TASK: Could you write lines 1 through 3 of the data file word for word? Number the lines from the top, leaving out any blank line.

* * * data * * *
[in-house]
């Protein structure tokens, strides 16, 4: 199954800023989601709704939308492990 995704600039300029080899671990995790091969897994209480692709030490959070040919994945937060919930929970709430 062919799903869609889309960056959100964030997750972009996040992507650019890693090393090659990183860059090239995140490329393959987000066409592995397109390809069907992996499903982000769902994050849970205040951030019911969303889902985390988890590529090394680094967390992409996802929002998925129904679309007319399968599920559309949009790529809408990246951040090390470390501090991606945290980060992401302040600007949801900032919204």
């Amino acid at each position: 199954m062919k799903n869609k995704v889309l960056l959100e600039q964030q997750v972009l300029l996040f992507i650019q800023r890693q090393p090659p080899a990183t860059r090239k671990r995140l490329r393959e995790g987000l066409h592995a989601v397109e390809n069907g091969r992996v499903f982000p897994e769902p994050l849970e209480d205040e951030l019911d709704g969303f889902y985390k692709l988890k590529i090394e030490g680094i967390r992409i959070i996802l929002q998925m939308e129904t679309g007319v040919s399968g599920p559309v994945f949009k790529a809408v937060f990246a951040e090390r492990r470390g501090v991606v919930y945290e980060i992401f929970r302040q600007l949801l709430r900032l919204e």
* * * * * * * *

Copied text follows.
[in-house]
């Protein structure tokens, strides 16, 4: 199954800023989601709704939308492990 995704600039300029080899671990995790091969897994209480692709030490959070040919994945937060919930929970709430 062919799903869609889309960056959100964030997750972009996040992507650019890693090393090659990183860059090239995140490329393959987000066409592995397109390809069907992996499903982000769902994050849970205040951030019911969303889902985390988890590529090394680094967390992409996802929002998925129904679309007319399968599920559309949009790529809408990246951040090390470390501090991606945290980060992401302040600007949801900032919204």
């Amino acid at each position: 199954m062919k799903n869609k995704v889309l960056l959100e600039q964030q997750v972009l300029l996040f992507i650019q800023r890693q090393p090659p080899a990183t860059r090239k671990r995140l490329r393959e995790g987000l066409h592995a989601v397109e390809n069907g091969r992996v499903f982000p897994e769902p994050l849970e209480d205040e951030l019911d709704g969303f889902y985390k692709l988890k590529i090394e030490g680094i967390r992409i959070i996802l929002q998925m939308e129904t679309g007319v040919s399968g599920p559309v994945f949009k790529a809408v937060f990246a951040e090390r492990r470390g501090v991606v919930y945290e980060i992401f929970r302040q600007l949801l709430r900032l919204e």